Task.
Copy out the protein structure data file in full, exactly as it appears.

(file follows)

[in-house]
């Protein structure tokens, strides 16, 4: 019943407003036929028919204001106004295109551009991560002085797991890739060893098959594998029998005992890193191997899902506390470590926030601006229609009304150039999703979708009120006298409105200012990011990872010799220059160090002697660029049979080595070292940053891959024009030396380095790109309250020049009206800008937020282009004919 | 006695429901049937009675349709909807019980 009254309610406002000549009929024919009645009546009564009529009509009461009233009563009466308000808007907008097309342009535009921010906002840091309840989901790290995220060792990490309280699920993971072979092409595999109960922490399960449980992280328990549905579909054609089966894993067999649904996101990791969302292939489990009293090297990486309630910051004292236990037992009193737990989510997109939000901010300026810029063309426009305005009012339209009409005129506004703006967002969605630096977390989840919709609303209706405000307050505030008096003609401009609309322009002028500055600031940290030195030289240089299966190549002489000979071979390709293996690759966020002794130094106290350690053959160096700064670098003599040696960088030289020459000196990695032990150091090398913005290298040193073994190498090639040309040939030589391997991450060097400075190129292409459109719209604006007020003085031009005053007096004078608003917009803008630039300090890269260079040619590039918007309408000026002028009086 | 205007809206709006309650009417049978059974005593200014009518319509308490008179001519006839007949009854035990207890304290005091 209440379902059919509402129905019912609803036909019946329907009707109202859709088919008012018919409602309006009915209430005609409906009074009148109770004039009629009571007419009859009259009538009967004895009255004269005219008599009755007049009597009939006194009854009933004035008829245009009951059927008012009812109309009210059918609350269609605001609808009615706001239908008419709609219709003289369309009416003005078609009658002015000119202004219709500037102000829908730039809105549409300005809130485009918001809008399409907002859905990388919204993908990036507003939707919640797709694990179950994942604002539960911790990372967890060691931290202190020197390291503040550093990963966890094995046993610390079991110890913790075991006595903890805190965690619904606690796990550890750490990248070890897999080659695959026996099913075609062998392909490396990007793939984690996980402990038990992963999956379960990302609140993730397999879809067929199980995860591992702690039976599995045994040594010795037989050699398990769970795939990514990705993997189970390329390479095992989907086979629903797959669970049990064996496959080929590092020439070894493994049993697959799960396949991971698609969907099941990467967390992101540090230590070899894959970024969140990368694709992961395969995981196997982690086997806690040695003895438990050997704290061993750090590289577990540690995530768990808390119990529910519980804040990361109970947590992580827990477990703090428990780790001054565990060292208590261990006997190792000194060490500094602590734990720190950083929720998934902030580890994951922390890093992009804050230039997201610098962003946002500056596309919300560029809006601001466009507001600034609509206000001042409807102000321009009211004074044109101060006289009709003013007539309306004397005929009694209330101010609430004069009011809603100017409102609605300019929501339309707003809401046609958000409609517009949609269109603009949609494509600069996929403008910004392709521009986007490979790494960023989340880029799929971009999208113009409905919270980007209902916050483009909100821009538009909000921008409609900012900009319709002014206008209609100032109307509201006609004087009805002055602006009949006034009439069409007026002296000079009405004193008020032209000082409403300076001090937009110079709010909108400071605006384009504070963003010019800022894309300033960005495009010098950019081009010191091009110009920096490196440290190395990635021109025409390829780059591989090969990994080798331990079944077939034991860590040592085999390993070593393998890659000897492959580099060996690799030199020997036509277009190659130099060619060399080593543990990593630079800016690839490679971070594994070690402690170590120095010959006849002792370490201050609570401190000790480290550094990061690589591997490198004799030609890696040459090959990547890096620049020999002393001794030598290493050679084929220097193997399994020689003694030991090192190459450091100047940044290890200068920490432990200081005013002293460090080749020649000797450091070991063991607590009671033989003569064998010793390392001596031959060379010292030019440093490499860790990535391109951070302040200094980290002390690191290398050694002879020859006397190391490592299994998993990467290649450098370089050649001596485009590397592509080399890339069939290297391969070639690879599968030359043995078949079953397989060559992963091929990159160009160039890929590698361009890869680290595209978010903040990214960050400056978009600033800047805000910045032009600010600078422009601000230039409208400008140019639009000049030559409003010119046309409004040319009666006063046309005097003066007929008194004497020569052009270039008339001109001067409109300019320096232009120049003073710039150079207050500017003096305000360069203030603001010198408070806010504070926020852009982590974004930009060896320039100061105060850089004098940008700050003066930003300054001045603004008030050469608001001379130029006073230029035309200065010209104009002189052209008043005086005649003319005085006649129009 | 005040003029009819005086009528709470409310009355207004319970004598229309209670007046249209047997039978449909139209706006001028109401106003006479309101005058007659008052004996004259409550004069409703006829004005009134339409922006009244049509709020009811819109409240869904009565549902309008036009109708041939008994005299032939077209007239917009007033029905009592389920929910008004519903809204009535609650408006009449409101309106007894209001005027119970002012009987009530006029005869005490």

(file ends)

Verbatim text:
[in-house]
């Protein structure tokens, strides 16, 4: 019943407003036929028919204001106004295109551009991560002085797991890739060893098959594998029998005992890193191997899902506390470590926030601006229609009304150039999703979708009120006298409105200012990011990872010799220059160090002697660029049979080595070292940053891959024009030396380095790109309250020049009206800008937020282009004919 | 006695429901049937009675349709909807019980 009254309610406002000549009929024919009645009546009564009529009509009461009233009563009466308000808007907008097309342009535009921010906002840091309840989901790290995220060792990490309280699920993971072979092409595999109960922490399960449980992280328990549905579909054609089966894993067999649904996101990791969302292939489990009293090297990486309630910051004292236990037992009193737990989510997109939000901010300026810029063309426009305005009012339209009409005129506004703006967002969605630096977390989840919709609303209706405000307050505030008096003609401009609309322009002028500055600031940290030195030289240089299966190549002489000979071979390709293996690759966020002794130094106290350690053959160096700064670098003599040696960088030289020459000196990695032990150091090398913005290298040193073994190498090639040309040939030589391997991450060097400075190129292409459109719209604006007020003085031009005053007096004078608003917009803008630039300090890269260079040619590039918007309408000026002028009086 | 205007809206709006309650009417049978059974005593200014009518319509308490008179001519006839007949009854035990207890304290005091 209440379902059919509402129905019912609803036909019946329907009707109202859709088919008012018919409602309006009915209430005609409906009074009148109770004039009629009571007419009859009259009538009967004895009255004269005219008599009755007049009597009939006194009854009933004035008829245009009951059927008012009812109309009210059918609350269609605001609808009615706001239908008419709609219709003289369309009416003005078609009658002015000119202004219709500037102000829908730039809105549409300005809130485009918001809008399409907002859905990388919204993908990036507003939707919640797709694990179950994942604002539960911790990372967890060691931290202190020197390291503040550093990963966890094995046993610390079991110890913790075991006595903890805190965690619904606690796990550890750490990248070890897999080659695959026996099913075609062998392909490396990007793939984690996980402990038990992963999956379960990302609140993730397999879809067929199980995860591992702690039976599995045994040594010795037989050699398990769970795939990514990705993997189970390329390479095992989907086979629903797959669970049990064996496959080929590092020439070894493994049993697959799960396949991971698609969907099941990467967390992101540090230590070899894959970024969140990368694709992961395969995981196997982690086997806690040695003895438990050997704290061993750090590289577990540690995530768990808390119990529910519980804040990361109970947590992580827990477990703090428990780790001054565990060292208590261990006997190792000194060490500094602590734990720190950083929720998934902030580890994951922390890093992009804050230039997201610098962003946002500056596309919300560029809006601001466009507001600034609509206000001042409807102000321009009211004074044109101060006289009709003013007539309306004397005929009694209330101010609430004069009011809603100017409102609605300019929501339309707003809401046609958000409609517009949609269109603009949609494509600069996929403008910004392709521009986007490979790494960023989340880029799929971009999208113009409905919270980007209902916050483009909100821009538009909000921008409609900012900009319709002014206008209609100032109307509201006609004087009805002055602006009949006034009439069409007026002296000079009405004193008020032209000082409403300076001090937009110079709010909108400071605006384009504070963003010019800022894309300033960005495009010098950019081009010191091009110009920096490196440290190395990635021109025409390829780059591989090969990994080798331990079944077939034991860590040592085999390993070593393998890659000897492959580099060996690799030199020997036509277009190659130099060619060399080593543990990593630079800016690839490679971070594994070690402690170590120095010959006849002792370490201050609570401190000790480290550094990061690589591997490198004799030609890696040459090959990547890096620049020999002393001794030598290493050679084929220097193997399994020689003694030991090192190459450091100047940044290890200068920490432990200081005013002293460090080749020649000797450091070991063991607590009671033989003569064998010793390392001596031959060379010292030019440093490499860790990535391109951070302040200094980290002390690191290398050694002879020859006397190391490592299994998993990467290649450098370089050649001596485009590397592509080399890339069939290297391969070639690879599968030359043995078949079953397989060559992963091929990159160009160039890929590698361009890869680290595209978010903040990214960050400056978009600033800047805000910045032009600010600078422009601000230039409208400008140019639009000049030559409003010119046309409004040319009666006063046309005097003066007929008194004497020569052009270039008339001109001067409109300019320096232009120049003073710039150079207050500017003096305000360069203030603001010198408070806010504070926020852009982590974004930009060896320039100061105060850089004098940008700050003066930003300054001045603004008030050469608001001379130029006073230029035309200065010209104009002189052209008043005086005649003319005085006649129009 | 005040003029009819005086009528709470409310009355207004319970004598229309209670007046249209047997039978449909139209706006001028109401106003006479309101005058007659008052004996004259409550004069409703006829004005009134339409922006009244049509709020009811819109409240869904009565549902309008036009109708041939008994005299032939077209007239917009007033029905009592389920929910008004519903809204009535609650408006009449409101309106007894209001005027119970002012009987009530006029005869005490």